Faculty members at UCSD raised this concern last August, after representatives from Post Your Test visited campus. To promote the site, the reps had offered Starbucks gift cards in exchange for student exams, a gimmick that left some professors "very unhappy," says Posakony.
With Posakony's help, roughly 150 professors organized. They told Oral to take their old exams off Post Your Test and to reject future submissions bearing their names. He wasn't thrilled, but he obliged. "We always follow the Digital Millennium Copyright Act," Oral says, referencing the law that protects online service providers, like Post Your Test and YouTube, as long as they honor requests to take down unlawful uploads.
Support from Faculty Members
Yet for every UCSD professor who rallied against Post Your Test, there was another who dissented. During the brouhaha, many faculty members came forward saying they had "no problem" with the site, especially if it was helping students review more effectively, says Posakony.
Oral also positions his site as a learning tool for academic professionals. Writing good exam questions can be just as challenging as answering them, he says. On Post Your Test, professors can sift through hundreds of subject-specific tests and quizzes, and alter their own work accordingly.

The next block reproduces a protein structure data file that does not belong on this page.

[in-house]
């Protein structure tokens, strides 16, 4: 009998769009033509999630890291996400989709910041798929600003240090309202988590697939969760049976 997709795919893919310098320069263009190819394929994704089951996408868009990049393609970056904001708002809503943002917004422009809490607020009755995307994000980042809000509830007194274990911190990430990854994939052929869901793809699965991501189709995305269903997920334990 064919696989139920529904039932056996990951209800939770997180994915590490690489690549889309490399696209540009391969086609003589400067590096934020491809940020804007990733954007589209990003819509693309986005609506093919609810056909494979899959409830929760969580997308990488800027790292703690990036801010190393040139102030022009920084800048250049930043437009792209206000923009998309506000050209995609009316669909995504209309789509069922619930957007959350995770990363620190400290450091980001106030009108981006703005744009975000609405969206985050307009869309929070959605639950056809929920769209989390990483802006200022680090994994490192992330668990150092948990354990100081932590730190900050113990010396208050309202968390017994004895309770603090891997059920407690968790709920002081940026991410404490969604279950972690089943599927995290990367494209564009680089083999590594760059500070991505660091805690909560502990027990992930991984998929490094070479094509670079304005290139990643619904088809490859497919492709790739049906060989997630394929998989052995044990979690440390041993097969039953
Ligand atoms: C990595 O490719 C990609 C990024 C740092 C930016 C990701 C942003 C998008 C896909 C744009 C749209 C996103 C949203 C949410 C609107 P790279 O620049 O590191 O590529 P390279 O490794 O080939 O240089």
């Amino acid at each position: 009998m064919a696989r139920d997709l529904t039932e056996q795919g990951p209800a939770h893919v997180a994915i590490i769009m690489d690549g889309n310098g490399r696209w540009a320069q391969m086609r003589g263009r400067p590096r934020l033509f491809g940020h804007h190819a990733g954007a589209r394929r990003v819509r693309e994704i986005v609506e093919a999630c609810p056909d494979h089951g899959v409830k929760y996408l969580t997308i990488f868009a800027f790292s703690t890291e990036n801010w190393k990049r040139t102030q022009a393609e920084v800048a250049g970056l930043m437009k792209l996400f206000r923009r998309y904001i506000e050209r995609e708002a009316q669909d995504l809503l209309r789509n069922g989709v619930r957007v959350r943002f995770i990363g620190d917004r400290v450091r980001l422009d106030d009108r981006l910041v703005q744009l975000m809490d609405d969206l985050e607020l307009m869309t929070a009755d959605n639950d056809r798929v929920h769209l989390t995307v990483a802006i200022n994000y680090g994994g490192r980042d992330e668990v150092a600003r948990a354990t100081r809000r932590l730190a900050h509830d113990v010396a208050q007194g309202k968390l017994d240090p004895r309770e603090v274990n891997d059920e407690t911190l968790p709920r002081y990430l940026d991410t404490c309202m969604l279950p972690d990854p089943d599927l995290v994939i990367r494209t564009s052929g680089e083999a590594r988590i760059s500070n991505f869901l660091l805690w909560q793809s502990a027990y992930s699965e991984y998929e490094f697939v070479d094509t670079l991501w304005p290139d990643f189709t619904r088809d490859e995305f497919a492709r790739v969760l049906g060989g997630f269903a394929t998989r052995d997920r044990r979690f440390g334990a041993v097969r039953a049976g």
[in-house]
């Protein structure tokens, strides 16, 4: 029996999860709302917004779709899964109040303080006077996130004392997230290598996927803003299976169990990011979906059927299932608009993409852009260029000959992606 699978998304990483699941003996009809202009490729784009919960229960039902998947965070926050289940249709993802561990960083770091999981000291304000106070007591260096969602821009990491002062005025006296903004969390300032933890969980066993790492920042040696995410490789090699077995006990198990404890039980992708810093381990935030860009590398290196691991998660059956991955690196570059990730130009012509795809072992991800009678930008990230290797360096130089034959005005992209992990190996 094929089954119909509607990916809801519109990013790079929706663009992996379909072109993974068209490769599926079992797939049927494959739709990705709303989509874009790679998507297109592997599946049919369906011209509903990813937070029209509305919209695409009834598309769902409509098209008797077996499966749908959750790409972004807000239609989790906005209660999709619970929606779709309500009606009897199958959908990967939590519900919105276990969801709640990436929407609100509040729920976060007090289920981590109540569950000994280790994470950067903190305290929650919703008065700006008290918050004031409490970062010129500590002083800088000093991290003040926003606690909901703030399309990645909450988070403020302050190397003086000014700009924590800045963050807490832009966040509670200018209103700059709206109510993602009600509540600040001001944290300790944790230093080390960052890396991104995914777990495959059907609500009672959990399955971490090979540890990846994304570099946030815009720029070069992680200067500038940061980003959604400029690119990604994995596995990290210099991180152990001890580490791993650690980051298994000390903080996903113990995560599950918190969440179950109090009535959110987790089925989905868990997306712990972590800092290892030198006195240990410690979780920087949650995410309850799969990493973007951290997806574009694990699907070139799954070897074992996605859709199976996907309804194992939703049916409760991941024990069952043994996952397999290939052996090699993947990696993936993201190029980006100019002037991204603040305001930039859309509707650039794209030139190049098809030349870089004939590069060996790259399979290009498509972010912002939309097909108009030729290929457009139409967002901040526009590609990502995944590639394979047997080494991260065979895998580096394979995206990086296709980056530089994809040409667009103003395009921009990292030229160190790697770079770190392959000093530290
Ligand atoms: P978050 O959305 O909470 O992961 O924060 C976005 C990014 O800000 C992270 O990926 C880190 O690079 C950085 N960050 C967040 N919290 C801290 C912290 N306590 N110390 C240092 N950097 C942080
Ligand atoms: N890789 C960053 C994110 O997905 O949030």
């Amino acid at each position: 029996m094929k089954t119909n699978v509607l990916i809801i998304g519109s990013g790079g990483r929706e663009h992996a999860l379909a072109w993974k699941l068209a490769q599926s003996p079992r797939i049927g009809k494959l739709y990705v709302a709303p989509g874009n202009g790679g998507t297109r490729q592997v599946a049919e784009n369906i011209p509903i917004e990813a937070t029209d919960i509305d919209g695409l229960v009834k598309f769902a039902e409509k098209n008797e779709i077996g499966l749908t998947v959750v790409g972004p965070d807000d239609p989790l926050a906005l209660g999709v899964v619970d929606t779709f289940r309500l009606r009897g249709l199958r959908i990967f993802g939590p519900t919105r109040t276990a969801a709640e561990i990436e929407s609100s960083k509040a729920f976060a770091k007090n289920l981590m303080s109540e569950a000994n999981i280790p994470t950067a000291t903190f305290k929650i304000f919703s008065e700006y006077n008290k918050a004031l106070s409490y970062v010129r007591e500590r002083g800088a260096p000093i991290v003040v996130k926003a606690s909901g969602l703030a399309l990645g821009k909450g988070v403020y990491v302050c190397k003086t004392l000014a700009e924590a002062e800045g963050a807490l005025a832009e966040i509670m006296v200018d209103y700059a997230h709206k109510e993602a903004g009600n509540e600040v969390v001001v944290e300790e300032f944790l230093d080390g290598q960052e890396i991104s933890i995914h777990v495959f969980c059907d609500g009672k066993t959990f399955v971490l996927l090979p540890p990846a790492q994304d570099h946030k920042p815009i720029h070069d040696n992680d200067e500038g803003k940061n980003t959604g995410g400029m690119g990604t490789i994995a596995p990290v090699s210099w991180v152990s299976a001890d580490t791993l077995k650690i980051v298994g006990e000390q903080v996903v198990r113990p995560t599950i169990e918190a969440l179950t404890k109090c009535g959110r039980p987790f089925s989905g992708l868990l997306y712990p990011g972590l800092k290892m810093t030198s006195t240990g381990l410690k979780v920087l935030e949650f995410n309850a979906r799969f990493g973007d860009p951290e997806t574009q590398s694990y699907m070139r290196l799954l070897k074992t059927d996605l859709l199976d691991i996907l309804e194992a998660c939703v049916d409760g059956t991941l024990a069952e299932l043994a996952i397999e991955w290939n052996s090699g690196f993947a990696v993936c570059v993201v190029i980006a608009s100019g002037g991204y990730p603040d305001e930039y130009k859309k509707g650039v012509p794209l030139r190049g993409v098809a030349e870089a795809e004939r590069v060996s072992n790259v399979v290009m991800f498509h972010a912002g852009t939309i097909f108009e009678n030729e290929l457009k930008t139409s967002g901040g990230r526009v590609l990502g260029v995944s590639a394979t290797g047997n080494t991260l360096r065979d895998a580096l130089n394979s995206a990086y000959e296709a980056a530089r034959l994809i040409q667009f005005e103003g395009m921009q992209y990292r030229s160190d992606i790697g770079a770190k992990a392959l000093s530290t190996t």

Other sites sell different strengths. HowIGotAnA.com (also known as Einstein's Notes), which exclusively serves the University of Florida, offers class-specific study kits -- including lecture notes, flash cards, practice exams and more -- for roughly $20 per semester. During an exam week, the site can sell between 75 and 100 packets per day, says Torey Greenwald, one of the site's editors.
Course Hero, which bills itself as "the social learning network," uses a Facebook application to connect students who are taking similar classes. Since its January launch, the site says it has amassed more than a million study aids -- including notes, tests, quizzes, and textbook solutions -- and roughly 300,000 fans on Facebook. "We're trying to create an environment where students can learn from each other," says Andrew Grauer, who left Cornell University for a semester to develop Course Hero.
The sites also raise ethical issues. Many schools' academic honor codes bar the gaining of "unauthorized advantage" in preparing papers and studying for exams. But whether using note- and test-sharing sites violates that code is unclear.
Donald McCabe, a management professor at Rutgers Business School who has done extensive research on academic cheating, says he "doesn't see anything unethical on the part of the students" who use note- and test-sharing sites. Old exams are useful study tools, he says. And in an age where almost anything can wind up online, professors should know better than to re-use questions. "It's a little discouraging, and it might be mean a little more work for us," he says. "But you can't fault the students for it."
That's good news for Grauer, who hopes that all of academia will tolerate -- and eventually embrace -- Course Hero. "The more resources we get, the more useful we'll be," he says. "Students will really benefit from this." And Grauer should know: He'll be one of them through May.